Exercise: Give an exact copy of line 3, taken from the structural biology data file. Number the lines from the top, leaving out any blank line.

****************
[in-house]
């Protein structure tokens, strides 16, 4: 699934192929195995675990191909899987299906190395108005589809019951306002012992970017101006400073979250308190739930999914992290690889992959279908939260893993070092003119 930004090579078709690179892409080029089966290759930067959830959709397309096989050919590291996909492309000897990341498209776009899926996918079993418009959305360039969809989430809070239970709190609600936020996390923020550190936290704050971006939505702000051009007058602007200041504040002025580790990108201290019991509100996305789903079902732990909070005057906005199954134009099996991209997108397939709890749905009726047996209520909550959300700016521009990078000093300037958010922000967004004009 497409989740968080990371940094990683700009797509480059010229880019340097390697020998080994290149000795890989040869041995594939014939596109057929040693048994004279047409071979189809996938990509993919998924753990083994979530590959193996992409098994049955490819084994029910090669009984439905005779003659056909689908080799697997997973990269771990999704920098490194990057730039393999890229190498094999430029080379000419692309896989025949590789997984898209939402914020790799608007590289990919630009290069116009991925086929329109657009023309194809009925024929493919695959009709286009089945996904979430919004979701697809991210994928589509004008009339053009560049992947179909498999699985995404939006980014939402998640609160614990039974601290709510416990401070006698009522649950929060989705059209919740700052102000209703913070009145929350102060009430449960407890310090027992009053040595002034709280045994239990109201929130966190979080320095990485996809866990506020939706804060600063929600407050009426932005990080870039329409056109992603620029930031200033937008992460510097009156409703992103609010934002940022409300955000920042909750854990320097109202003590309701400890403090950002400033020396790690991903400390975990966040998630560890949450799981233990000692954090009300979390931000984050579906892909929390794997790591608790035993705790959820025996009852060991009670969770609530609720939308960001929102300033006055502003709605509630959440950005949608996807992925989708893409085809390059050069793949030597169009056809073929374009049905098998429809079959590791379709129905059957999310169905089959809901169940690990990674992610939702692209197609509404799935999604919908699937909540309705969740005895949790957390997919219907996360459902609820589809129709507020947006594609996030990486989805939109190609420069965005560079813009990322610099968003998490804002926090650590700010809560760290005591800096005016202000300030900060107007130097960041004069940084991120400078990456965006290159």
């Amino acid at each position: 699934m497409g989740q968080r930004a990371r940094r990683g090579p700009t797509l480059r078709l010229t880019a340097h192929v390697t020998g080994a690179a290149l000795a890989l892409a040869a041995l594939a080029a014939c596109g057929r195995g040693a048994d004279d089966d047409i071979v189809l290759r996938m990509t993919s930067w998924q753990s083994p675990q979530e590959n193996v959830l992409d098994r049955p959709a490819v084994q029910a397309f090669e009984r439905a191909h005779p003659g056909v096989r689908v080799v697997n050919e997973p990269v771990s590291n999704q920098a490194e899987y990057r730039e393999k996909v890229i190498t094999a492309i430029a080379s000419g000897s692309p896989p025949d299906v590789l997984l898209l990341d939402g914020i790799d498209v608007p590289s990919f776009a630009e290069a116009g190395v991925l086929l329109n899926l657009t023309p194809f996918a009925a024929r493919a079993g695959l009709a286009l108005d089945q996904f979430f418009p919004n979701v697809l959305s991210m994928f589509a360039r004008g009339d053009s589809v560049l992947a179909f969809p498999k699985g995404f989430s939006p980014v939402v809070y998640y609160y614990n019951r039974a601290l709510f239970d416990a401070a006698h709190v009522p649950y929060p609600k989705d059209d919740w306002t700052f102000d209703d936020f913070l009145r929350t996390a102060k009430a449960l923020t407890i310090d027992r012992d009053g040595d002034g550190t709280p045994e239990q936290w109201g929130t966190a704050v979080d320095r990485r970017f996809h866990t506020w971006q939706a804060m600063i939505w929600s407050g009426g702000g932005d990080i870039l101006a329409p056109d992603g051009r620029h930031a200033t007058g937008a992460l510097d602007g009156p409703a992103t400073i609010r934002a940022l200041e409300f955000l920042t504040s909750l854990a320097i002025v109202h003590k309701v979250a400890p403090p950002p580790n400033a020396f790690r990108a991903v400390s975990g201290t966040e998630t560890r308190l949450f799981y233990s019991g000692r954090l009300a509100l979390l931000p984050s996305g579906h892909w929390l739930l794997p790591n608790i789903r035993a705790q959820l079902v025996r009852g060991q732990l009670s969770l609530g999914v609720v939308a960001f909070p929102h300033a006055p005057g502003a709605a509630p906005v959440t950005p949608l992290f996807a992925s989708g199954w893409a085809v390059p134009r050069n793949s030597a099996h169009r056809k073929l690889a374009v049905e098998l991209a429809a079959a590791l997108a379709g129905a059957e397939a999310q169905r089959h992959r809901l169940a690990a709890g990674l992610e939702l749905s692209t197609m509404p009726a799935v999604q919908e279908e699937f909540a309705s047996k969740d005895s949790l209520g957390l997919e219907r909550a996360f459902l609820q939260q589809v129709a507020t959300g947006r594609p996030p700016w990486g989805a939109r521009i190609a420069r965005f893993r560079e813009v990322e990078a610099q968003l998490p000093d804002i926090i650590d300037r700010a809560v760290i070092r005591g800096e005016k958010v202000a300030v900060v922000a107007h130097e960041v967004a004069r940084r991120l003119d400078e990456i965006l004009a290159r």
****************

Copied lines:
């Amino acid at each position: 699934m497409g989740q968080r930004a990371r940094r990683g090579p700009t797509l480059r078709l010229t880019a340097h192929v390697t020998g080994a690179a290149l000795a890989l892409a040869a041995l594939a080029a014939c596109g057929r195995g040693a048994d004279d089966d047409i071979v189809l290759r996938m990509t993919s930067w998924q753990s083994p675990q979530e590959n193996v959830l992409d098994r049955p959709a490819v084994q029910a397309f090669e009984r439905a191909h005779p003659g056909v096989r689908v080799v697997n050919e997973p990269v771990s590291n999704q920098a490194e899987y990057r730039e393999k996909v890229i190498t094999a492309i430029a080379s000419g000897s692309p896989p025949d299906v590789l997984l898209l990341d939402g914020i790799d498209v608007p590289s990919f776009a630009e290069a116009g190395v991925l086929l329109n899926l657009t023309p194809f996918a009925a024929r493919a079993g695959l009709a286009l108005d089945q996904f979430f418009p919004n979701v697809l959305s991210m994928f589509a360039r004008g009339d053009s589809v560049l992947a179909f969809p498999k699985g995404f989430s939006p980014v939402v809070y998640y609160y614990n019951r039974a601290l709510f239970d416990a401070a006698h709190v009522p649950y929060p609600k989705d059209d919740w306002t700052f102000d209703d936020f913070l009145r929350t996390a102060k009430a449960l923020t407890i310090d027992r012992d009053g040595d002034g550190t709280p045994e239990q936290w109201g929130t966190a704050v979080d320095r990485r970017f996809h866990t506020w971006q939706a804060m600063i939505w929600s407050g009426g702000g932005d990080i870039l101006a329409p056109d992603g051009r620029h930031a200033t007058g937008a992460l510097d602007g009156p409703a992103t400073i609010r934002a940022l200041e409300f955000l920042t504040s909750l854990a320097i002025v109202h003590k309701v979250a400890p403090p950002p580790n400033a020396f790690r990108a991903v400390s975990g201290t966040e998630t560890r308190l949450f799981y233990s019991g000692r954090l009300a509100l979390l931000p984050s996305g579906h892909w929390l739930l794997p790591n608790i789903r035993a705790q959820l079902v025996r009852g060991q732990l009670s969770l609530g999914v609720v939308a960001f909070p929102h300033a006055p005057g502003a709605a509630p906005v959440t950005p949608l992290f996807a992925s989708g199954w893409a085809v390059p134009r050069n793949s030597a099996h169009r056809k073929l690889a374009v049905e098998l991209a429809a079959a590791l997108a379709g129905a059957e397939a999310q169905r089959h992959r809901l169940a690990a709890g990674l992610e939702l749905s692209t197609m509404p009726a799935v999604q919908e279908e699937f909540a309705s047996k969740d005895s949790l209520g957390l997919e219907r909550a996360f459902l609820q939260q589809v129709a507020t959300g947006r594609p996030p700016w990486g989805a939109r521009i190609a420069r965005f893993r560079e813009v990322e990078a610099q968003l998490p000093d804002i926090i650590d300037r700010a809560v760290i070092r005591g800096e005016k958010v202000a300030v900060v922000a107007h130097e960041v967004a004069r940084r991120l003119d400078e990456i965006l004009a290159r």